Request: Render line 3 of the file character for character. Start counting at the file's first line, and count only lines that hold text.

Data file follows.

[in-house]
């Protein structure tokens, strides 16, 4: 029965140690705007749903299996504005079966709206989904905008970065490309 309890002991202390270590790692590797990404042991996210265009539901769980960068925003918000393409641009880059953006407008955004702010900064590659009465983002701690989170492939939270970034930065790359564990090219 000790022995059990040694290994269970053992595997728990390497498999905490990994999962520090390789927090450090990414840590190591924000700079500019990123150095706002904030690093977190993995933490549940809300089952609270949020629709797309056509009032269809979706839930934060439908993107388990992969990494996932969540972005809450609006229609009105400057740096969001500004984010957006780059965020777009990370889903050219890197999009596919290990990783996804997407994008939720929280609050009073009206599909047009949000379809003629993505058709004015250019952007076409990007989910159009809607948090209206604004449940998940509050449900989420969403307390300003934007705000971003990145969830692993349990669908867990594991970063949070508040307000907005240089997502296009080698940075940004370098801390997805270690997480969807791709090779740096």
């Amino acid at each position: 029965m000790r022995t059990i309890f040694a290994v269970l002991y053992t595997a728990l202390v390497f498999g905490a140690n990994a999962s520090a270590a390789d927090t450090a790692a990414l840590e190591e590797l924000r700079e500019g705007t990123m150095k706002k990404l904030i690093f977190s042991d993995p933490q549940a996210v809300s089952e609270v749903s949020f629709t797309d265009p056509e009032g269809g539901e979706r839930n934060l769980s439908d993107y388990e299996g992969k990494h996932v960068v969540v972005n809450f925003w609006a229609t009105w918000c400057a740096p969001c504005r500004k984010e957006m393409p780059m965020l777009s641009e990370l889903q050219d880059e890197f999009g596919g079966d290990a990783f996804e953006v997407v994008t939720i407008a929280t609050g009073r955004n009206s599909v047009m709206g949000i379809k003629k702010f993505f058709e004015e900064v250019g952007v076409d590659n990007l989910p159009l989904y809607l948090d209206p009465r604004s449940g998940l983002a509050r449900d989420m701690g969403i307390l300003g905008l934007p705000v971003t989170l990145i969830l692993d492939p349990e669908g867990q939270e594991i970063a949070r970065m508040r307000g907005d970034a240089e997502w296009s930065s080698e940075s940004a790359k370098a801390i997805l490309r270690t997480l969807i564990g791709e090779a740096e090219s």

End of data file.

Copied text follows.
């Amino acid at each position: 029965m000790r022995t059990i309890f040694a290994v269970l002991y053992t595997a728990l202390v390497f498999g905490a140690n990994a999962s520090a270590a390789d927090t450090a790692a990414l840590e190591e590797l924000r700079e500019g705007t990123m150095k706002k990404l904030i690093f977190s042991d993995p933490q549940a996210v809300s089952e609270v749903s949020f629709t797309d265009p056509e009032g269809g539901e979706r839930n934060l769980s439908d993107y388990e299996g992969k990494h996932v960068v969540v972005n809450f925003w609006a229609t009105w918000c400057a740096p969001c504005r500004k984010e957006m393409p780059m965020l777009s641009e990370l889903q050219d880059e890197f999009g596919g079966d290990a990783f996804e953006v997407v994008t939720i407008a929280t609050g009073r955004n009206s599909v047009m709206g949000i379809k003629k702010f993505f058709e004015e900064v250019g952007v076409d590659n990007l989910p159009l989904y809607l948090d209206p009465r604004s449940g998940l983002a509050r449900d989420m701690g969403i307390l300003g905008l934007p705000v971003t989170l990145i969830l692993d492939p349990e669908g867990q939270e594991i970063a949070r970065m508040r307000g907005d970034a240089e997502w296009s930065s080698e940075s940004a790359k370098a801390i997805l490309r270690t997480l969807i564990g791709e090779a740096e090219s």